Chris Cummins (football manager)
|Date of birth||18 October 1971|
|Place of birth||Watford, England|
|1996–2007||Watford Academy (Director of Youth Football)|
|2007–2008||Luton Town (Director of Youth Football)|
|2009||Toronto FC (Interim Head Coach)|
|2011–2013||Reading (Development Coach)|
Cummins began his professional career in 1996 with Watford as the youth development coordinator. Hired at Watford by former England manager, Graham Taylor, he was later promoted to Watford's assistant academy manager in 1998 and went on to become director of youth – youth and reserve team. He left Watford in January 2007 and as one of the longest-serving members of staff.
One of Cummins greatest achievements at Watford was the development of forward Ashley Young. Young played under Cummins from the age of ten, and in January 2007, Young was sold to Premiership side Aston Villa for £9.6 million, Watford's record transfer fee.
Cummins joined Luton Town in July 2007, as Director of Youth Football and spent eight months there before accepting an offer from Toronto FC. In April 2011, Cummins took up a full time coaching role for Reading as their development coach, tasked with developing the younger members of the squad while managing the 'Reading XI' youth/reserve team. He left Reading in May 2013 after the club decided not to renew his contract.
On 9 May 2008, he joined Toronto FC as First Assistant to then Manager John Carver. He was officially named Interim Head Coach on 29 April 2009 following Carver's resignation. He won the Canadian Soccer Championship's Voyageurs Cup in 2009 (Toronto's first honour) in a 6–1 victory over Montreal, beating Vancouver by one goal in goal differential. He left the club after the 2009 MLS Season since his wife and children were not able to get working visas in Canada, and moved back to the UK.
In his first extensive interview since leaving Toronto FC, Cummins was quoted as saying, "In every club I've been at, you need to look up top, and you need to ask advice and get their help at times and, I don't think I got that" He went on to say "Johnston interfered with the lineup selection for game days, favouring a three-man defensive unit instead of Cummins' preferred four-man formation. Additionally, he often waited until late in the week to have these discussions with the coach. "I'd go out there 30, 40 minutes late for a training session because we were arguing about the team," and he said there was a division that season between the club's Canadian and American players, although Johnston disavowed any such knowledge at the end of the season. As well, Cummins said players held their tongues around Johnston. "The players won't say what they feel when Mo's around," and he went on to say "assistant coach Nick Dasovic was told he was going to be named Carver's replacement before the official announcement made Cummins the interim boss. Cummins said MLSE chairman and part owner Larry Tanenbaum made a phone call wishing Dasovic well for becoming the first Canadian coach in Major League Soccer" (although Frank Yallop has coached American MLS sides).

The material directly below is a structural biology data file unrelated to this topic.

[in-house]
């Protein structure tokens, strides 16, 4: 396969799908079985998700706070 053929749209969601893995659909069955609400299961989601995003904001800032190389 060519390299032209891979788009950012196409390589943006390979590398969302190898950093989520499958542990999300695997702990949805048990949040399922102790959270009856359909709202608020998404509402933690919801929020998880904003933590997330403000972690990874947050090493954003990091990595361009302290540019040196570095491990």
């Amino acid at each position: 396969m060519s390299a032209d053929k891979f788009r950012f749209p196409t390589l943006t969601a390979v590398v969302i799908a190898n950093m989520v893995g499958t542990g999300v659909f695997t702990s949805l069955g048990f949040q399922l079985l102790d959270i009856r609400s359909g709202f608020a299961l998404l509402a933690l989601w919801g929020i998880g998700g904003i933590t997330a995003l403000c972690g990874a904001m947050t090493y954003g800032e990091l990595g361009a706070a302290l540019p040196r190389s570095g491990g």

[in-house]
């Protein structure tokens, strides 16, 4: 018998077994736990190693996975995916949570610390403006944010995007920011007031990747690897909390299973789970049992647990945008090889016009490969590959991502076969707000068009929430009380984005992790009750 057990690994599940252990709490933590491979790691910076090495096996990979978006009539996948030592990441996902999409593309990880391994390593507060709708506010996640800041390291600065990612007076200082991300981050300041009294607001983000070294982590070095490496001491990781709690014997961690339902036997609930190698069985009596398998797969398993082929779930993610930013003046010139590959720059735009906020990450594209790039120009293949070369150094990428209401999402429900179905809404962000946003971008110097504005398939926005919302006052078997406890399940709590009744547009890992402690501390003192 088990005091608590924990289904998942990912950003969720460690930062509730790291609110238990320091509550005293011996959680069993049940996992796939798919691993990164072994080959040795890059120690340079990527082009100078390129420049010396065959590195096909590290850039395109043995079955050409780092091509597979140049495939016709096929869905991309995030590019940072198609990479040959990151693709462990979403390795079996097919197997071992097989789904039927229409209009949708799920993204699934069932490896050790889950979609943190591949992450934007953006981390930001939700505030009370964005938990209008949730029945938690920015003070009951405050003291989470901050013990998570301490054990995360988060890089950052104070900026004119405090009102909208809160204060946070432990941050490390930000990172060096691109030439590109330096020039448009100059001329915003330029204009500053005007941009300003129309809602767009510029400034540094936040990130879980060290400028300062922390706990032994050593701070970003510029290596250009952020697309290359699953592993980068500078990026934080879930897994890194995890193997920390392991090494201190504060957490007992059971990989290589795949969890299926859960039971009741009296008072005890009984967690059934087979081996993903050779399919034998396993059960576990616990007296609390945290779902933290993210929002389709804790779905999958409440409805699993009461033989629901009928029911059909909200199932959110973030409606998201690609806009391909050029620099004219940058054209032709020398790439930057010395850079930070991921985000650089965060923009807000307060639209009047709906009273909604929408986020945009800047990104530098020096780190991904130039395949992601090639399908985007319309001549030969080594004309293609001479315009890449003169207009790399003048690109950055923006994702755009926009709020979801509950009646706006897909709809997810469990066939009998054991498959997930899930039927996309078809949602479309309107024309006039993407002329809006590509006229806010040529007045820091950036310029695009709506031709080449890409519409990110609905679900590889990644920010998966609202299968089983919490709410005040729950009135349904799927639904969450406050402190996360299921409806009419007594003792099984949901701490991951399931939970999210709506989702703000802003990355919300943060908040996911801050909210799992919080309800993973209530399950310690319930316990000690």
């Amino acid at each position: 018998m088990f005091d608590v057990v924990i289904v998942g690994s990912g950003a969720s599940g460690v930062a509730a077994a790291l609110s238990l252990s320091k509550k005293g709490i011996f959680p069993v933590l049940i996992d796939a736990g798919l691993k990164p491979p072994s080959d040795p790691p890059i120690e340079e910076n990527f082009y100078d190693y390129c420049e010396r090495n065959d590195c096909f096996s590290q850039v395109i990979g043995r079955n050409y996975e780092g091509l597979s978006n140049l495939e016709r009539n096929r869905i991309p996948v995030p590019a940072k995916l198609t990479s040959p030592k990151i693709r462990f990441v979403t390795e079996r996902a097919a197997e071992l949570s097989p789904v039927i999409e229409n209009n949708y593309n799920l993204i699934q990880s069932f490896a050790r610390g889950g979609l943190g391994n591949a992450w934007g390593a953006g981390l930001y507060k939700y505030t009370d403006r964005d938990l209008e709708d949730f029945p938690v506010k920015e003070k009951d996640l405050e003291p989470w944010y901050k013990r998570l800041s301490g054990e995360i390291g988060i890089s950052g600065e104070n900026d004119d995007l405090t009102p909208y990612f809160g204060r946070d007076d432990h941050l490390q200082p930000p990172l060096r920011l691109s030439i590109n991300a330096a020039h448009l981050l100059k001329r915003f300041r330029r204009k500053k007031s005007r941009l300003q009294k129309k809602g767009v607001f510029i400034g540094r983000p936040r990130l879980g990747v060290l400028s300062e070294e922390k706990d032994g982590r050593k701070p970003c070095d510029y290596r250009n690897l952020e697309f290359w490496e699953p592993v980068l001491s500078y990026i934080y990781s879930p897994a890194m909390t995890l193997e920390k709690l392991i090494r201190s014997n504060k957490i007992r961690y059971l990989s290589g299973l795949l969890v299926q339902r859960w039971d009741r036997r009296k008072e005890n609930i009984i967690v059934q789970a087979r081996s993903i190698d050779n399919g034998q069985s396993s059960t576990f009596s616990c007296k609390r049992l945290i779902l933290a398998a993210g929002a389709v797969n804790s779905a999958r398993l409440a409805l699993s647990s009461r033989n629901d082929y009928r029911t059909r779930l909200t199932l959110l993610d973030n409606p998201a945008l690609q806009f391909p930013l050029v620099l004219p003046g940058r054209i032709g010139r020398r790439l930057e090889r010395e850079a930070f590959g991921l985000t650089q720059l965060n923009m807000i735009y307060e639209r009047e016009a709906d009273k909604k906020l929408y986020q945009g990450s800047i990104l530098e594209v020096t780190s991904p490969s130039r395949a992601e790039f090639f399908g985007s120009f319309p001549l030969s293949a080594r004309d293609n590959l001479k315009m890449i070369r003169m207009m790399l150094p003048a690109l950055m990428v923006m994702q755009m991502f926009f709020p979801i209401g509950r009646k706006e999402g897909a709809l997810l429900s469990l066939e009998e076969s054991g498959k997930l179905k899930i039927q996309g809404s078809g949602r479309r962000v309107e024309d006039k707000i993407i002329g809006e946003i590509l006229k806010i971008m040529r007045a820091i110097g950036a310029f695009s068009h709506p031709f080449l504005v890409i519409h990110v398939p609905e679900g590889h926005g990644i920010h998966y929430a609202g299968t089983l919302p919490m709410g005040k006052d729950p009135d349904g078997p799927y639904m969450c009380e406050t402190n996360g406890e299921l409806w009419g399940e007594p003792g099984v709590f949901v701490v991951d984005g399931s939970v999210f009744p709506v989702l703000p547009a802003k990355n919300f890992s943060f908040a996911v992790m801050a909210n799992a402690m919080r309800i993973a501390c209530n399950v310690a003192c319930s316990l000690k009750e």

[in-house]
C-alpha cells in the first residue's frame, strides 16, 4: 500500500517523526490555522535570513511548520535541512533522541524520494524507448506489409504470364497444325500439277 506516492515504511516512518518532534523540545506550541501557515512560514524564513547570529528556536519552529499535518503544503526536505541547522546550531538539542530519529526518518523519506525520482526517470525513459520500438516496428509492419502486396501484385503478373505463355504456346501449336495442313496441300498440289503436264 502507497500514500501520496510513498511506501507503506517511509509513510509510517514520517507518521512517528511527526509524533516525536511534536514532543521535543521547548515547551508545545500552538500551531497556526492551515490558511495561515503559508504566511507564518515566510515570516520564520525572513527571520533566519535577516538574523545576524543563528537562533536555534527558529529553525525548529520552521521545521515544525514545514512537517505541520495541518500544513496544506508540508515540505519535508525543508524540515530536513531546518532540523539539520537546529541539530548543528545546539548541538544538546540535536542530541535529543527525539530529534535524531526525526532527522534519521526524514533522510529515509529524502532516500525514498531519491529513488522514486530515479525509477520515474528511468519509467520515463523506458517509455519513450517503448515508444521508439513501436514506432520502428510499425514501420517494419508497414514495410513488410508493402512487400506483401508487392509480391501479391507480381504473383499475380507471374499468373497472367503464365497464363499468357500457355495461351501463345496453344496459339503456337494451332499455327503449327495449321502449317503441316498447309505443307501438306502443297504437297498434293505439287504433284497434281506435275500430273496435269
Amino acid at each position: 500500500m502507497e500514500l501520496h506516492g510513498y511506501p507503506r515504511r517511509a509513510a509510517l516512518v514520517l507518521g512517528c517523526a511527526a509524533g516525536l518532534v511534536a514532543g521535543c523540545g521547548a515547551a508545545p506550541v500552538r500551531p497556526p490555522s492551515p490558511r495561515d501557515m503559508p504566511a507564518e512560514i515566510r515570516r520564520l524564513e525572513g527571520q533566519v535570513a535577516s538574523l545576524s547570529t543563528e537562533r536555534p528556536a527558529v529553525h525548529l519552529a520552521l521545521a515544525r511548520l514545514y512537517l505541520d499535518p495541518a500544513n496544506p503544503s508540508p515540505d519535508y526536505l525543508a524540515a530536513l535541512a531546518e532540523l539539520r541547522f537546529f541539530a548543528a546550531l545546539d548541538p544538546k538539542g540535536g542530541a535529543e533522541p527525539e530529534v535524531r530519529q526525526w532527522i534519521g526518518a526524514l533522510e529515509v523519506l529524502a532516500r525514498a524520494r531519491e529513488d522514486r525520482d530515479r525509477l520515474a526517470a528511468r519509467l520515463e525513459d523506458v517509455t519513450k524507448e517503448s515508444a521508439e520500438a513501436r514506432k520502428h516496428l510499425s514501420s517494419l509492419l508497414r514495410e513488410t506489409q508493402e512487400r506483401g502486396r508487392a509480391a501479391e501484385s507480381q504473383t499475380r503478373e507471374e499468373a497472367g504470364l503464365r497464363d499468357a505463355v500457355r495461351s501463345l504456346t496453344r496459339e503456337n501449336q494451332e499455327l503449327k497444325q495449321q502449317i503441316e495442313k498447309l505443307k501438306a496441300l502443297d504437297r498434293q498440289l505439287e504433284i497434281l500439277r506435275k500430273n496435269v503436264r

|Toronto FC||29 April 2009||24 October 2009||31||12||11||8||38.71|
- Toronto FC
- "Two senior staff leave Hornets". Watford Observer. Retrieved 29 April 2009.
- "Former Watford Academy coach Chris Cummins named Toronto FC head coach". Watford Observer. Retrieved 1 May 2009.
- "Young completes £9.65m Villa move". BBC Sport. 23 January 2007. Retrieved 29 April 2009.
- "Watford FC Club Records". WatfordFC.com. Archived from the original on 22 July 2012. Retrieved 29 April 2009.
- "Hatters sign Currie from Ipswich". BBC Sport. 2 July 2007. Retrieved 29 April 2009.
- "Ashley Young reveals how Chris Cummins turned his career around". Sunday Mercury. 8 May 2011. Retrieved 8 June 2011.[permanent dead link]
- "Cummins pleased after 5–1 victory". Reading F.C. 12 October 2011. Retrieved 20 February 2012.
- "Best wishes to Chris". Reading F.C. Retrieved 9 July 2013.
- "Toronto FC names Cummins assistant coach". CBC. 9 May 2008. Retrieved 29 April 2009.
- "Cummins is interim coach of Toronto FC". The Associated Press. Retrieved 29 April 2009.
- http://www.nationalpost.com/sports/story.html?id=2953874[permanent dead link]